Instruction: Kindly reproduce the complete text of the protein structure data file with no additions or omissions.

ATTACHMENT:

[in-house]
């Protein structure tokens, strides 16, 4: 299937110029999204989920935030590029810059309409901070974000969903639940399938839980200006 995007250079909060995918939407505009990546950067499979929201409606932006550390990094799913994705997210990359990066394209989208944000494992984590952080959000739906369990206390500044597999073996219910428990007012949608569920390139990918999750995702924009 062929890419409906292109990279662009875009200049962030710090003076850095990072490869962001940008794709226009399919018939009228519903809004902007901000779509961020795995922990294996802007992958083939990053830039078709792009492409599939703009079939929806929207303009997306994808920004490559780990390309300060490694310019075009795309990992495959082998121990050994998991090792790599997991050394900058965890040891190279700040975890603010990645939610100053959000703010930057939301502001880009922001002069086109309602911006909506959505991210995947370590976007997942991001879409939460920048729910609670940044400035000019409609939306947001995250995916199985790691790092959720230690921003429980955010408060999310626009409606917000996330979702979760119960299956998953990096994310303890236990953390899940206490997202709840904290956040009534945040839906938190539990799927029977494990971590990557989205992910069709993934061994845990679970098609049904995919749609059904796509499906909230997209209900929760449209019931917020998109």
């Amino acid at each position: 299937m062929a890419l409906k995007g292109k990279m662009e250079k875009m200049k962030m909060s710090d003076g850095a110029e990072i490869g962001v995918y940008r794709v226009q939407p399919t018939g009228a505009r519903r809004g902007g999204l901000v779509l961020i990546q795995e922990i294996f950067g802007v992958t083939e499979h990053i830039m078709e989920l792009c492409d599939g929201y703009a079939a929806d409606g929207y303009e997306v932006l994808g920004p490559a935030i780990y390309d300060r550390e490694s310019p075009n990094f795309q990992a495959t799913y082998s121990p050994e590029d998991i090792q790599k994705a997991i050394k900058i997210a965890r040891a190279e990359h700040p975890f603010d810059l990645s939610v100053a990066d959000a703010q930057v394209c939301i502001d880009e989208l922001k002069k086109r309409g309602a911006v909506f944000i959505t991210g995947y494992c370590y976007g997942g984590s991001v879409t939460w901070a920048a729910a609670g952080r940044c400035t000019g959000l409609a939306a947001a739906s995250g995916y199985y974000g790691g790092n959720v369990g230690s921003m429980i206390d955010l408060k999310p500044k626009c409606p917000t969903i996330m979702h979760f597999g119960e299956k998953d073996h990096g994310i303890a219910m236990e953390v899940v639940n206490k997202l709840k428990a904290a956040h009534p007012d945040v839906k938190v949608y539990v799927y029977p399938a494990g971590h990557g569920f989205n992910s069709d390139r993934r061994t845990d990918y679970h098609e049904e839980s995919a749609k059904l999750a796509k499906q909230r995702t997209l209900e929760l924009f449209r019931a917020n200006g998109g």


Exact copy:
[in-house]
């Protein structure tokens, strides 16, 4: 299937110029999204989920935030590029810059309409901070974000969903639940399938839980200006 995007250079909060995918939407505009990546950067499979929201409606932006550390990094799913994705997210990359990066394209989208944000494992984590952080959000739906369990206390500044597999073996219910428990007012949608569920390139990918999750995702924009 062929890419409906292109990279662009875009200049962030710090003076850095990072490869962001940008794709226009399919018939009228519903809004902007901000779509961020795995922990294996802007992958083939990053830039078709792009492409599939703009079939929806929207303009997306994808920004490559780990390309300060490694310019075009795309990992495959082998121990050994998991090792790599997991050394900058965890040891190279700040975890603010990645939610100053959000703010930057939301502001880009922001002069086109309602911006909506959505991210995947370590976007997942991001879409939460920048729910609670940044400035000019409609939306947001995250995916199985790691790092959720230690921003429980955010408060999310626009409606917000996330979702979760119960299956998953990096994310303890236990953390899940206490997202709840904290956040009534945040839906938190539990799927029977494990971590990557989205992910069709993934061994845990679970098609049904995919749609059904796509499906909230997209209900929760449209019931917020998109």
């Amino acid at each position: 299937m062929a890419l409906k995007g292109k990279m662009e250079k875009m200049k962030m909060s710090d003076g850095a110029e990072i490869g962001v995918y940008r794709v226009q939407p399919t018939g009228a505009r519903r809004g902007g999204l901000v779509l961020i990546q795995e922990i294996f950067g802007v992958t083939e499979h990053i830039m078709e989920l792009c492409d599939g929201y703009a079939a929806d409606g929207y303009e997306v932006l994808g920004p490559a935030i780990y390309d300060r550390e490694s310019p075009n990094f795309q990992a495959t799913y082998s121990p050994e590029d998991i090792q790599k994705a997991i050394k900058i997210a965890r040891a190279e990359h700040p975890f603010d810059l990645s939610v100053a990066d959000a703010q930057v394209c939301i502001d880009e989208l922001k002069k086109r309409g309602a911006v909506f944000i959505t991210g995947y494992c370590y976007g997942g984590s991001v879409t939460w901070a920048a729910a609670g952080r940044c400035t000019g959000l409609a939306a947001a739906s995250g995916y199985y974000g790691g790092n959720v369990g230690s921003m429980i206390d955010l408060k999310p500044k626009c409606p917000t969903i996330m979702h979760f597999g119960e299956k998953d073996h990096g994310i303890a219910m236990e953390v899940v639940n206490k997202l709840k428990a904290a956040h009534p007012d945040v839906k938190v949608y539990v799927y029977p399938a494990g971590h990557g569920f989205n992910s069709d390139r993934r061994t845990d990918y679970h098609e049904e839980s995919a749609k059904l999750a796509k499906q909230r995702t997209l209900e929760l924009f449209r019931a917020n200006g998109g």